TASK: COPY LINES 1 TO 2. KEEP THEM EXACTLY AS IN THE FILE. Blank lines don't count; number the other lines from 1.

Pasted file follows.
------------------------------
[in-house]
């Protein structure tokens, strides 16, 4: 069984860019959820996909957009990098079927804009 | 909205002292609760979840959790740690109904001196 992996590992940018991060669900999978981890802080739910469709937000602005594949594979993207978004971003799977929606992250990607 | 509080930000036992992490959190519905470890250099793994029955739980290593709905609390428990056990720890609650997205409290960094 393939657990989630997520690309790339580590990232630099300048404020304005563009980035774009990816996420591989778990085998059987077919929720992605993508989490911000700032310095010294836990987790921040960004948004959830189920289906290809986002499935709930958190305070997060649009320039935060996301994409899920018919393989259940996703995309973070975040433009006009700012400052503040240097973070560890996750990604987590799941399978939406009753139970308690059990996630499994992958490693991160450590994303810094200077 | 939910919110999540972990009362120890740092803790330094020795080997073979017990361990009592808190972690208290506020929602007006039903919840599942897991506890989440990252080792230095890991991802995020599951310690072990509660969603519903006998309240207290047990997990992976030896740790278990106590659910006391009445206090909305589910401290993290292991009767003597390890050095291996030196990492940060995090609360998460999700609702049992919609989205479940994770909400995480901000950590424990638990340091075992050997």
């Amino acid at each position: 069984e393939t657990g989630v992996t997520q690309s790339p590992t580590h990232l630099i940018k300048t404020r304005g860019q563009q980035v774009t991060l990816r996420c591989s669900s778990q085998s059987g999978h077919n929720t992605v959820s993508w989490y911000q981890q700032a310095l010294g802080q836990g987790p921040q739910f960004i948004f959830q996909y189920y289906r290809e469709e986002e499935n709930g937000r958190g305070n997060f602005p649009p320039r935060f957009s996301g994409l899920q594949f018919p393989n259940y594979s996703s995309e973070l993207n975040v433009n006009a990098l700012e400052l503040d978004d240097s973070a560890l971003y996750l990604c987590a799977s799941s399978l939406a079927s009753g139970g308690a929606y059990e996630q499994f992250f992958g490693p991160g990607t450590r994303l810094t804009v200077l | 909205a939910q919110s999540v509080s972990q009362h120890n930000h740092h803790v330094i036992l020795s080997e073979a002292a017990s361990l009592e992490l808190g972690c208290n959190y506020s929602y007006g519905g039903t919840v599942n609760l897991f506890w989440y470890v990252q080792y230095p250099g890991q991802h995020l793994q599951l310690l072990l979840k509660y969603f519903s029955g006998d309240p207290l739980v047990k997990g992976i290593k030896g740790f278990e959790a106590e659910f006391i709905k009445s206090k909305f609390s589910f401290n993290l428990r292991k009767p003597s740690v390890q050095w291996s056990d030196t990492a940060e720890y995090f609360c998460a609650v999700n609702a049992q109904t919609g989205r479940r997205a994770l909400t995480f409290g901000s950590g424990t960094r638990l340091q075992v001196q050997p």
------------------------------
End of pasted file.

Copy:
[in-house]
């Protein structure tokens, strides 16, 4: 069984860019959820996909957009990098079927804009 | 909205002292609760979840959790740690109904001196 992996590992940018991060669900999978981890802080739910469709937000602005594949594979993207978004971003799977929606992250990607 | 509080930000036992992490959190519905470890250099793994029955739980290593709905609390428990056990720890609650997205409290960094 393939657990989630997520690309790339580590990232630099300048404020304005563009980035774009990816996420591989778990085998059987077919929720992605993508989490911000700032310095010294836990987790921040960004948004959830189920289906290809986002499935709930958190305070997060649009320039935060996301994409899920018919393989259940996703995309973070975040433009006009700012400052503040240097973070560890996750990604987590799941399978939406009753139970308690059990996630499994992958490693991160450590994303810094200077 | 939910919110999540972990009362120890740092803790330094020795080997073979017990361990009592808190972690208290506020929602007006039903919840599942897991506890989440990252080792230095890991991802995020599951310690072990509660969603519903006998309240207290047990997990992976030896740790278990106590659910006391009445206090909305589910401290993290292991009767003597390890050095291996030196990492940060995090609360998460999700609702049992919609989205479940994770909400995480901000950590424990638990340091075992050997």